i love movies. my perfect day would be to see a really good movie every day of the week (along with some popcorn & a diet coke!). i try to squeeze one in whenever i can, and this past week i watched my new recent fave that wasn’t a documentary: lars & the real girl. if you haven’t seen it yet and you like quirky, deep, simple movies, it’s worth checking out. the story was about a socially awkward guy named lars who buys a realistic-sized girl doll (he names her bianca) and pretends she is real. there’s nothing kinky about it, it is about him learning to grow up, do relationship, feel, heal, live.
there were so many tender & powerful takeaways, but here are a few of mine.
it takes courage to move toward healing. it took some serious guts for lars to do what he needed to do on his journey. of course everyone thought he had gone off the deep end, but he did it anyway, not becoming paralyzed by what other people thought, but risking ridicule & being misunderstood to get where he needed to go, to move toward the healing he needed. i think about how often we are so afraid of what other people think, about opening up all the old crazy wounds, that we stay stuck. lars went for it.
the power & beauty of true community. the community around lars was glorious, the real deal. fix-it-fast-or-i-can’t-hang-with-you people, take note! their willingness to embrace the craziness, to go along with the whole thing for lars’ sake, well, that is the part that got me the most. they really went the distance with their friend. they were willing to lay aside their agenda for him. they were willing to do what he needed them to do instead of what they wanted to do. the care & sacrifice of lars’ family & friends was such a picture of true, beautiful community participating in each other’s redemption, letting go of “our way” and going the full distance instead of only what feels comfortable to us.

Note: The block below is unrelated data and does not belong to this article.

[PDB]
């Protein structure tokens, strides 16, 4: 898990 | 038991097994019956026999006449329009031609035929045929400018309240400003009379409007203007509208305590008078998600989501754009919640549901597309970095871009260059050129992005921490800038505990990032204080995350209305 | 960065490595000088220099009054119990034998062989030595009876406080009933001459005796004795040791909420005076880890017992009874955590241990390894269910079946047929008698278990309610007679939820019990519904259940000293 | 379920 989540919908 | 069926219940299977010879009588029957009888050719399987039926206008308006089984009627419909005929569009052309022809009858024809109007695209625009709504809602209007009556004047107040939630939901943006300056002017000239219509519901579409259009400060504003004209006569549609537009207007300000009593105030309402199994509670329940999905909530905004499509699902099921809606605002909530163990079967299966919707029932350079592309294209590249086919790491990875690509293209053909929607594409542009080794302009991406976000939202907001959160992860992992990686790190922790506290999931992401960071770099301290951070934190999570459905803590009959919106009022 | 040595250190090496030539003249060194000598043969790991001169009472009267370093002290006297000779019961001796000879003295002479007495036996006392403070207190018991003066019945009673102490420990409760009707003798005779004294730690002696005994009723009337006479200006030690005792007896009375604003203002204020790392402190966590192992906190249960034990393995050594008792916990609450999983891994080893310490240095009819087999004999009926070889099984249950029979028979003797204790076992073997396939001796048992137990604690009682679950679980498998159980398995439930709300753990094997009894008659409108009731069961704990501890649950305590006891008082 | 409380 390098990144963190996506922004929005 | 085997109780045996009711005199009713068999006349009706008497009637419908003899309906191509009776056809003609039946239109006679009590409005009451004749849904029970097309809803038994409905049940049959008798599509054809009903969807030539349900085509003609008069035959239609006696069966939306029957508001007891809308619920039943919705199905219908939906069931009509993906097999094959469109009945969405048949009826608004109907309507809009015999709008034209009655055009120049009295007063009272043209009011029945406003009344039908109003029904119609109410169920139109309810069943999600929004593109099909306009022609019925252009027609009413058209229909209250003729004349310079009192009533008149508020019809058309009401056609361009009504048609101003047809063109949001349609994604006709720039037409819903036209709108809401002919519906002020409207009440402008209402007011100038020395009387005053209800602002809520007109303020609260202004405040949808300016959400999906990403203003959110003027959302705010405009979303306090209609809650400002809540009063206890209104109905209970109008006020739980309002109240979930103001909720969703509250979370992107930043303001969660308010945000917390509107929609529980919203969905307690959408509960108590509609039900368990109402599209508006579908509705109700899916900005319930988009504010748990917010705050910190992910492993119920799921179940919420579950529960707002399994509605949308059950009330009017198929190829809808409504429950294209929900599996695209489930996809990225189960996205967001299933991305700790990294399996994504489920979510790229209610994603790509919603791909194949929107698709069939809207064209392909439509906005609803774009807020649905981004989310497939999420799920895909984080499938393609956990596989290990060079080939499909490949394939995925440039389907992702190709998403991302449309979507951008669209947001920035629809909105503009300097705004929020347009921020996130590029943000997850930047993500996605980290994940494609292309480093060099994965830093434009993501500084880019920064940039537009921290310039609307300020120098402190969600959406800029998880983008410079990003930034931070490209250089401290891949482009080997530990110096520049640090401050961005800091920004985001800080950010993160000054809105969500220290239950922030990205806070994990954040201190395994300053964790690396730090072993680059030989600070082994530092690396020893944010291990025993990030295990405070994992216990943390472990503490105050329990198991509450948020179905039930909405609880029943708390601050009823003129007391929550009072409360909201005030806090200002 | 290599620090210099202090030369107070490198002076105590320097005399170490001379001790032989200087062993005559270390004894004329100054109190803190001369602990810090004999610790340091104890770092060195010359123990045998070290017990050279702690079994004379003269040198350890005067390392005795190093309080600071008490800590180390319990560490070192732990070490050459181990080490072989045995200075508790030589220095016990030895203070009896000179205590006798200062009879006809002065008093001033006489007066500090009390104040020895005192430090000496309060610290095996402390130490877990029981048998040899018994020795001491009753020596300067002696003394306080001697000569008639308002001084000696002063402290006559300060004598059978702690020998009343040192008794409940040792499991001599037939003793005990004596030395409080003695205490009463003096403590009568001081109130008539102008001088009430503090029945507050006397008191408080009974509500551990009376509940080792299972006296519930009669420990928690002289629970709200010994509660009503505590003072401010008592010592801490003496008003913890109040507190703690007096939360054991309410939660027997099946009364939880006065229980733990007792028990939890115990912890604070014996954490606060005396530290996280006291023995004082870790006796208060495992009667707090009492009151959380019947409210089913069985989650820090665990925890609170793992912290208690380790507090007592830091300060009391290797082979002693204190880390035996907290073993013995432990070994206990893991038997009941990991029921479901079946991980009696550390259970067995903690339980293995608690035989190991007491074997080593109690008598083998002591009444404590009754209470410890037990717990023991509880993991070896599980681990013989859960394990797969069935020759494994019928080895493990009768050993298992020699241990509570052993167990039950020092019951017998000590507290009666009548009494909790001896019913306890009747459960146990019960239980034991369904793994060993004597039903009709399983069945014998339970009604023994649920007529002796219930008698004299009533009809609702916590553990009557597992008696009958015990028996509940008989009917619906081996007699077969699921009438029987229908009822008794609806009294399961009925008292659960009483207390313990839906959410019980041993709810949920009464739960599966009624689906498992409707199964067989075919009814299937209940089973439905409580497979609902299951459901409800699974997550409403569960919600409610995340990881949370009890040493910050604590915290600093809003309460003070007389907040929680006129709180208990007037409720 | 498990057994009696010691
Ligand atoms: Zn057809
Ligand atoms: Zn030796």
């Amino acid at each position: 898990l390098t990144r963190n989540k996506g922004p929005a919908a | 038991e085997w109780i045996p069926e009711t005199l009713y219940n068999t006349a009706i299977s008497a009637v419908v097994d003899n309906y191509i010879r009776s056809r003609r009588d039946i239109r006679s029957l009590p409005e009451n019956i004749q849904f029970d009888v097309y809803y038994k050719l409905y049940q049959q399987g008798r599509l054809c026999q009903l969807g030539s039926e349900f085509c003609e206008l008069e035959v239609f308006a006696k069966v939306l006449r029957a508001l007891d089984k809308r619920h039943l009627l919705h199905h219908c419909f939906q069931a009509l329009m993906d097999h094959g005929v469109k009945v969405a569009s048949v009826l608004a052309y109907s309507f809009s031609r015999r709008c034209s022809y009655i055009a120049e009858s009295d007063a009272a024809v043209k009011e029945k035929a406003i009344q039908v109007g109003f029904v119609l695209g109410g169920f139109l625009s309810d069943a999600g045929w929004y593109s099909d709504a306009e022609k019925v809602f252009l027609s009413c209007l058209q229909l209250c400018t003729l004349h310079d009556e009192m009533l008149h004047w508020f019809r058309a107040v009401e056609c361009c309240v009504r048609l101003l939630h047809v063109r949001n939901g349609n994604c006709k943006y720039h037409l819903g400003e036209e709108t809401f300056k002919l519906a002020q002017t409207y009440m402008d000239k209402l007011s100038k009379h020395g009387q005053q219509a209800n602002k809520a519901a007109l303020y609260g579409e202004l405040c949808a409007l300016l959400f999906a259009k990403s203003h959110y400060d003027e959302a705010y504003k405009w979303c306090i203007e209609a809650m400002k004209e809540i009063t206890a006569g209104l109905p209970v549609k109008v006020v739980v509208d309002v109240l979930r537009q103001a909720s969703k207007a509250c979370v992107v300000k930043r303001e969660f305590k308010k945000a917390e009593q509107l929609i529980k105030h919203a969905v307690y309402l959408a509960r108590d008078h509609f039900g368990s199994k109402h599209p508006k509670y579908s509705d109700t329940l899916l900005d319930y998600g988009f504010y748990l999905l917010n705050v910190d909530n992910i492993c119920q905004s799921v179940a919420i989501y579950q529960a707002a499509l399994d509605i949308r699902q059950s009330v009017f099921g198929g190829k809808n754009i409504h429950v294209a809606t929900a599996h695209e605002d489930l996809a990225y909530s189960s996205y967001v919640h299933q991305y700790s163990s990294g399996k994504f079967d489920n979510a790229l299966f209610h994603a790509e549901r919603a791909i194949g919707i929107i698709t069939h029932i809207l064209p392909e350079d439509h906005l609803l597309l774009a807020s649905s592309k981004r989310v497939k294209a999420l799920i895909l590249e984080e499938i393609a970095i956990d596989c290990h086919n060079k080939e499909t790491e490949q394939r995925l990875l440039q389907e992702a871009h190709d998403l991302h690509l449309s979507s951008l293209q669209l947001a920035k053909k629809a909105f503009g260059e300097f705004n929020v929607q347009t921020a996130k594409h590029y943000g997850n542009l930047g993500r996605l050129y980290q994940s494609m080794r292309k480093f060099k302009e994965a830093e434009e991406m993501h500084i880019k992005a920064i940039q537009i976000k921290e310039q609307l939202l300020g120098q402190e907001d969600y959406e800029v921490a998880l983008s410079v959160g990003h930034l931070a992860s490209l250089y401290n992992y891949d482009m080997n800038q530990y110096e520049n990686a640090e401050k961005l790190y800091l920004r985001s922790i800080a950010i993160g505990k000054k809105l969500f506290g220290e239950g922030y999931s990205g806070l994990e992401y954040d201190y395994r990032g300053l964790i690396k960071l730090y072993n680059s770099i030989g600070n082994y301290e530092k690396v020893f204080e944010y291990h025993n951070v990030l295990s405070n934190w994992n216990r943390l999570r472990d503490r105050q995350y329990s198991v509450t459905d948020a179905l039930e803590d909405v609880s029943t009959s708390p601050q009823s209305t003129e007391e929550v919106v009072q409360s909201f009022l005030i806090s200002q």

learning to feel is painful. lars was so cut off from healthy human contact that any touching at all hurt, like really really hurt. recently i talked with a friend about how hard it is to receive good. when we get so shut down, so numb, so protected, isolated, and disconnected from people & God, we can’t let anything good in without it hurting. we wrote about this on the refuge blog a few months ago & called it the easter thaw. this was exactly lars’ situation. part of his journey of healing was to build up a tolerance to feel again, letting a little bit in at a time, in small doses, so he could practice slowly receiving more.
let go when it’s time. i don’t want to give away any of the story but when it’s time to let go, we need to let go. the people around lars allowed him to come to his own conclusions on his own time, but he was the one who had to make the transition, do the work, make the shift. no one could do it for him.
if you have already seen it, would love to hear your thoughts. if you haven’t, it’s so worth seeing. good $5 therapy, that’s for sure. better than a 3 point sermon anyday. the thoughts have lingered. way to go lars.